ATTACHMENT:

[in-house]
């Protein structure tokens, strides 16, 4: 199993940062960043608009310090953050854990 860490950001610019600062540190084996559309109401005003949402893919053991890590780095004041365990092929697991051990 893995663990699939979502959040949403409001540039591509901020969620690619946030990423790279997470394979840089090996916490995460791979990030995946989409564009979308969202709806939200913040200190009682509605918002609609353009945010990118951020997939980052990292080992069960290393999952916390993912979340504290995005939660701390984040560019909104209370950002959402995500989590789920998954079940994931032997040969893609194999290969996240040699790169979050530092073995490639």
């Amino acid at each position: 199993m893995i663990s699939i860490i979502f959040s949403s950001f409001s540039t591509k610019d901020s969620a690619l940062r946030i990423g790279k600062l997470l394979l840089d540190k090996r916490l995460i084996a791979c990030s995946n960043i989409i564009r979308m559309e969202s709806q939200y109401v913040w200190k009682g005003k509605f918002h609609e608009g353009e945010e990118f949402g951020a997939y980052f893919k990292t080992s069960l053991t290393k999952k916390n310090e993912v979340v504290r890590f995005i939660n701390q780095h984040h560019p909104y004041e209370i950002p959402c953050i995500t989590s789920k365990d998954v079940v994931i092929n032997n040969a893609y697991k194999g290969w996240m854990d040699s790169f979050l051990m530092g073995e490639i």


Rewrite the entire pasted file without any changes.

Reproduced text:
[in-house]
């Protein structure tokens, strides 16, 4: 199993940062960043608009310090953050854990 860490950001610019600062540190084996559309109401005003949402893919053991890590780095004041365990092929697991051990 893995663990699939979502959040949403409001540039591509901020969620690619946030990423790279997470394979840089090996916490995460791979990030995946989409564009979308969202709806939200913040200190009682509605918002609609353009945010990118951020997939980052990292080992069960290393999952916390993912979340504290995005939660701390984040560019909104209370950002959402995500989590789920998954079940994931032997040969893609194999290969996240040699790169979050530092073995490639």
């Amino acid at each position: 199993m893995i663990s699939i860490i979502f959040s949403s950001f409001s540039t591509k610019d901020s969620a690619l940062r946030i990423g790279k600062l997470l394979l840089d540190k090996r916490l995460i084996a791979c990030s995946n960043i989409i564009r979308m559309e969202s709806q939200y109401v913040w200190k009682g005003k509605f918002h609609e608009g353009e945010e990118f949402g951020a997939y980052f893919k990292t080992s069960l053991t290393k999952k916390n310090e993912v979340v504290r890590f995005i939660n701390q780095h984040h560019p909104y004041e209370i950002p959402c953050i995500t989590s789920k365990d998954v079940v994931i092929n032997n040969a893609y697991k194999g290969w996240m854990d040699s790169f979050l051990m530092g073995e490639i």